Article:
IMBOLC MORNING AT THE RIVER AND BENCHMARKING

Updated: Feb 2


I'm taking Dark Mountain's Kinship with Beasts class as their Imbolc offering. One assignment is to write as a animal from our territory and to celebrate Imbolc sunrise on the land.


I wanted to revisit a river-adjacent pond we had visited once on bike to see some animals for this assignment.


I didn't arrive for sunrise but made it out there about 8:30. It was my first visit by car and there was a bit of a walk along the powerlines from parking to river.


Driving there, a cloud of what I think were seagulls undulated asynchronously over the freeway. I haven't seen this before and first thought they were crows. I wonder if they are numerous because salmon are in their dying phase at the river? I didn't see any dead salmon today, at this spot.


The path to the river was Mediterranean-feeling; planted with Rosemary and what looked like young, but currently covered fruit trees. Orange trees hung over fences from nearby front yards. Two cork oaks stood near the path.


Disconcertingly I noticed the overhead power lines crackling as I bent down to see some miner's lettuce. Distant freeway noises and a distant construction site were audible.


The pond was really enticing to sit by but the side I could access easily was across from the rising sun totally glaring out my view. There was a phoebe swooping over the pond and some - probably - ducks swimming along, but I couldn't tell because of the glare.


I walked upriver along the raised spit of land between pond and river and the kingfisher (who I was hoping to see!) made a low flight from pond side all the way across the river where he perched directly above an egret.


I hadn't been here on these trails before and stepped more carefully than usual across steep and sandy parts, aware of my seven-months pregnant body. I wanted to stay a bit upriver of the crackling wires for the same reason.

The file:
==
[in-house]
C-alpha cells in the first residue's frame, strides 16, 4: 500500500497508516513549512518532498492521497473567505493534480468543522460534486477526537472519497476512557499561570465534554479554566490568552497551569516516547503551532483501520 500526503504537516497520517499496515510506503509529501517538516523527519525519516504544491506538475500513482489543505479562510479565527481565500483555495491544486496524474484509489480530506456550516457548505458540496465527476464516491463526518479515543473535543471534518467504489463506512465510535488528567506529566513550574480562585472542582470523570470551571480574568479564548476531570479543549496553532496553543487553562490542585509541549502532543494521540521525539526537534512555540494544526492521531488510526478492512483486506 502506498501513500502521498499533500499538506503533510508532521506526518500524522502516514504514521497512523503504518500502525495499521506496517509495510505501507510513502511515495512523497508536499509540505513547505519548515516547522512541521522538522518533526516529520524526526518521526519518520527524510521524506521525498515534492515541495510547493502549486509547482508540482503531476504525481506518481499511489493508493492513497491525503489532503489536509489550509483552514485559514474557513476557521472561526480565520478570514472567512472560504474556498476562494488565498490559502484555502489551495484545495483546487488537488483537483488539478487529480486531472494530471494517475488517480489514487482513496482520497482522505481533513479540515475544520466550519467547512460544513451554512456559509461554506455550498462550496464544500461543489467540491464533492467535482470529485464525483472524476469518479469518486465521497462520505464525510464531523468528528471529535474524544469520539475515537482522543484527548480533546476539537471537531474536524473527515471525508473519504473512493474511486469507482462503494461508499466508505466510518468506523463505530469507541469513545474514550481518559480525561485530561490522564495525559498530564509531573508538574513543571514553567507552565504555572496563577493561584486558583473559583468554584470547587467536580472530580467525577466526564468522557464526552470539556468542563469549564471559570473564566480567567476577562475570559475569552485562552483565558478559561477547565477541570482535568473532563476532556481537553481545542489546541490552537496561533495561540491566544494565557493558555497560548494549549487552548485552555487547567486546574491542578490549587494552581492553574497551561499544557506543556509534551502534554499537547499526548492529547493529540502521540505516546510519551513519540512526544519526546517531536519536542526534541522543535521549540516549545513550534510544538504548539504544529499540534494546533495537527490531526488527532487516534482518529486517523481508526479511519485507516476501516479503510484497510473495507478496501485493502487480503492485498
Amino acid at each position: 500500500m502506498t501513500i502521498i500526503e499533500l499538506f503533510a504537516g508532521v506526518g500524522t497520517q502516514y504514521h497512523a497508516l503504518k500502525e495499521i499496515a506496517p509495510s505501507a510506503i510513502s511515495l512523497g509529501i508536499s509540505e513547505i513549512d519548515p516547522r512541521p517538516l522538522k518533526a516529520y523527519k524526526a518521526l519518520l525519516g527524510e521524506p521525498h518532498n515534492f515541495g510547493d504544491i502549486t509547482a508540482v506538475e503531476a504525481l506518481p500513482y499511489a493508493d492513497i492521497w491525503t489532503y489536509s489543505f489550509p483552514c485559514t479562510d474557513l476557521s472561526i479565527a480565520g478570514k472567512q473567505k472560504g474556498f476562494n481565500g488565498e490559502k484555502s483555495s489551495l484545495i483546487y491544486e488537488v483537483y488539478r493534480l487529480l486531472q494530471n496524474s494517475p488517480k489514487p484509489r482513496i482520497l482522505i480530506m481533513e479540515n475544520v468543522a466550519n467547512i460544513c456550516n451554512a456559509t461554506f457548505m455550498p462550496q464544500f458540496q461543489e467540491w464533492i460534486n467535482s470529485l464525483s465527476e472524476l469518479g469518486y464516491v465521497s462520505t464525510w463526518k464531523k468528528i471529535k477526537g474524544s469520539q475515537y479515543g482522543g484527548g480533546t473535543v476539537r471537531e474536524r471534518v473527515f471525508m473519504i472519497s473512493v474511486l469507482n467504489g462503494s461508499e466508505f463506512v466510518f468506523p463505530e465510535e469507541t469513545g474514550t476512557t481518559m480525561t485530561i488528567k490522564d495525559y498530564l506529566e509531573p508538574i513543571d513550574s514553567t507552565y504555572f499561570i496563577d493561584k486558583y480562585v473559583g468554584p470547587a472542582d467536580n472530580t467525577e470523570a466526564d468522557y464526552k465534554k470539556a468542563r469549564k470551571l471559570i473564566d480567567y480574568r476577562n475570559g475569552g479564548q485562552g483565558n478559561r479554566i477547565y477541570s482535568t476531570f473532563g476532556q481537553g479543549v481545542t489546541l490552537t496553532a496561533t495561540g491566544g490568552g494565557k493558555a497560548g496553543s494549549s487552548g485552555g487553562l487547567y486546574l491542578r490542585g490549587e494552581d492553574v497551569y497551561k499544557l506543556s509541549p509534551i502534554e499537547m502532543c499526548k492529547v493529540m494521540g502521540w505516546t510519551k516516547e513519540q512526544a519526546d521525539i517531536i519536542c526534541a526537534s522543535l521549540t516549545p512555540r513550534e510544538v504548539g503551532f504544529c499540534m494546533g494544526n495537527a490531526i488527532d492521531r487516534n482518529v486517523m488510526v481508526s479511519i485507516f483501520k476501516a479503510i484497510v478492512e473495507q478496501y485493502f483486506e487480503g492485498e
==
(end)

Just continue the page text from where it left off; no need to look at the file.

I ended up finding a sunny rise to sit on that was closer back towards the wires and facing the river, kingfisher and egret. It was almost uncomfortably cold and windy when I arrived but with the sun on my back it felt very pleasant here. The wind hit the water and created a lovely, mesmerizing, quick piece of art. Ducks of different kinds flew and swam by.


I practiced owl eyes and was a bit reluctant to practice deer ears because I didn't want to focus on the crackling electric wires, but did and heard several different birds including that phoebe and the kingfisher calling from all the way across the river. I could see and hear lines of runners and bikers on the bike trail across the river too.


Early February Benchmarking

Previous year's post is here!

I like to use the Wheel of the Year as a trigger to notice year to year what's happening on the land around me seasonally.

Right now I'm noticing:

  • Been seeing kingfisher quite a bit. Usually solo. I think when I saw over the summer at William Pond they were a duo. Something to look into!

  • Miner's lettuce is starting and not flowered yet.

  • Lots of yellow oxalis flowers

  • Not as many kinglets as I usually see

  • Seeing bushtits regularly.

  • Mockingbirds, finches, lots of flickers and woodpeckers on bike commute to daycare.

  • Peas volunteered in our garden (or self-seeded from unharvested last year peas). They are about knee high!

  • Lemon Verbena looks a bit struggly through I've kept weeded around it all winter.

  • Toyon berries bright red in the foothills, none on our front yard toyon.

  • Manzanita flowers blooming.

  • Bees recently all over the neighbor's (willow?) tree.

  • We got lots of rain in late December and not much since.

  • Red buds haven't bloomed yet, but looking forward.




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